The BAC 1-11 served in American Airlines for the rest of the decade. They christened it the '400 Astrojet' with N5025 operating within the fleet on designated short haul routes. As the seventies unfolded the type simply became outgrown on the routes operated, and was superseded by the bigger Boeing 727-23 tri-jet, itself having been displaced elsewhere in the network by the larger-223 series of the model. In November 1971, N5025 was placed in storage at Tulsa with a number of others withdrawn. Leasing companies had eyed the One-Elevens as they came up for disposal, the large corporate market in the United States a fan of the twin jet, a number having been purchased as executive models off the production line by Corporate America such as Tenneco and Engelhard Industries. The low hour and well maintained One-Elevens of American would make prime contenders for executive conversion, and many did. National Aircraft Leasing (Tiger Leasing Group) was one who had just such ideas, and eventually obtained a number of these aircraft.
POST AIRLINE CAREER
In September 1973, National Aircraft Leasing acquired N5025 and after ferrying it to San Antonio, proceeded to have it converted by Dee Howard to an executive standard with increased fuel capacity giving it an endurance of up to eight hours. It was rolled out in February 1974 in its new configuration and re-registered N111NA, one of four examples that would eventually carry similar marks, the others being c/n 55, 60 and 86, although not at the same time. Following sales tours in the USA the One-Eleven returned across the Atlantic for demonstration at the 1974 Farnborough show.
Farnborough September 1974 via Peter Upton
After further corporate activity in Europe, it returned to the USA via Shannon, Ireland on January 18th, 1975. It was the following month, February, when the demonstrator was delivered to the First National Bank of Chicago, reverting to its original registration of N5025. Apart from its VIP forays around the continental USA it was noted back across the Atlantic in June of 1975 sighted at Dublin, Ireland on the 26th. According to information furnished by company staff at Moisant, rock and roll king Elvis Presley flew in the aircraft within the United States during the 1974-1976 period, which resulted in the One-Eleven being dubbed 'Elvis's aeroplane', an inherited legend that would never go away!
Heathrow 20 June 1975 by Trevor Warne
In February 1976, the aircraft was leased to George Wallace's presidential campaign, re-registered appropriately N76GW, and wore the title 'Trust the People'.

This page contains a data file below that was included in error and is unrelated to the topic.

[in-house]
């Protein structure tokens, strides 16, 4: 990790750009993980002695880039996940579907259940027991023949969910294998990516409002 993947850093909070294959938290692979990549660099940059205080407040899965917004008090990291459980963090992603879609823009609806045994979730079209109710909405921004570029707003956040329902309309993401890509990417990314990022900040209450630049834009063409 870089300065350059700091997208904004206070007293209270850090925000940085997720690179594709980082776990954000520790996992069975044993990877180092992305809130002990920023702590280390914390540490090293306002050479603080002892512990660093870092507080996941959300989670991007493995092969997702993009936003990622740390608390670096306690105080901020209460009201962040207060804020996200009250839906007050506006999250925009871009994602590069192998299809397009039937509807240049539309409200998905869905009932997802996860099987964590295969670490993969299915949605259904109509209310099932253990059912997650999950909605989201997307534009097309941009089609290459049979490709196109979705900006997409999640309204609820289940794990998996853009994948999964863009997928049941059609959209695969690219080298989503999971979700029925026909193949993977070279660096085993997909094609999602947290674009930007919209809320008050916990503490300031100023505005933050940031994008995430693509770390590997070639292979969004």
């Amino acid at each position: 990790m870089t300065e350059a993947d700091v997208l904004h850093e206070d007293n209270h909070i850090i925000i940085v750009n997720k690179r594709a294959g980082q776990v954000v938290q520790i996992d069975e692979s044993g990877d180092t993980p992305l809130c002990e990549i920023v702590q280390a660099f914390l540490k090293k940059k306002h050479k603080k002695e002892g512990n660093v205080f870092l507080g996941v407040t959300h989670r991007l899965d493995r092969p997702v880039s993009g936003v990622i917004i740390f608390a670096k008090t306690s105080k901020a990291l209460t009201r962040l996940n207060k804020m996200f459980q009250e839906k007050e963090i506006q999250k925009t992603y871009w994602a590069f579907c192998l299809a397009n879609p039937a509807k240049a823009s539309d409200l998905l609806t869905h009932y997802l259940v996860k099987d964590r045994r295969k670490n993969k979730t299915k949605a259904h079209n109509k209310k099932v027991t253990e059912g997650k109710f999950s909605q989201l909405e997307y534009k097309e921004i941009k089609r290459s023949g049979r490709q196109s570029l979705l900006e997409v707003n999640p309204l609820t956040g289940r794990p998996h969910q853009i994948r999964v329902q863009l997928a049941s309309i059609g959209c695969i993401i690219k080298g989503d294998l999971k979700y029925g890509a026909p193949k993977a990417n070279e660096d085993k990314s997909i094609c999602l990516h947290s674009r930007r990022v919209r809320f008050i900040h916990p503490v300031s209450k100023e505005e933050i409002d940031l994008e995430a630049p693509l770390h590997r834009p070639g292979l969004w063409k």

February 1976 via Pierre Parvaud
After his campaign faltered in the primaries some four months on, the aircraft was returned to the bank who promptly found a customer in the Allis Chalmers Corporation in June 1976. Following customised registration as N825AC, within two months it was back across the Atlantic, noted arriving at Dublin from Belgrade on August 11th and departing Shannon on the 14th. It appears to have led an active executive role with Allis Chalmers with unconfirmed report of markings N825AR applied for a short time.
In April 1982 the aircraft came on the market once again and McMoRan Properties (Freeport) of New Orleans, Louisiana, purchased it outright that month briefly re-registering it N825AQ, until taking up house markings N117MR in May. The aircraft was a busy bird in McMoRan hands. For the next five years it was flown widely around the continental United States corporate flying from Moisant Airport, New Orleans, the company’s headquarters.
Fulton County October 1984
In 1987, on the other side of the Pacific, the Indonesian regulation barring jet operations by resident foreign companies was lifted, and in July that year the One-Eleven was transferred to Freeport (Indonesia) Inc. Although Freeport's copper mine site is located at Timika, in the Irian Jaya (now West Papua) regency of Indonesia the aircraft would be based in Cairns in the tropical far north of the Australian state of Queensland. At that time Freeport’s shuttle between Cairns and Timika was flown by an executive configured Fairchild F-27J (PK-VFM) and the twin jet was set to replace it.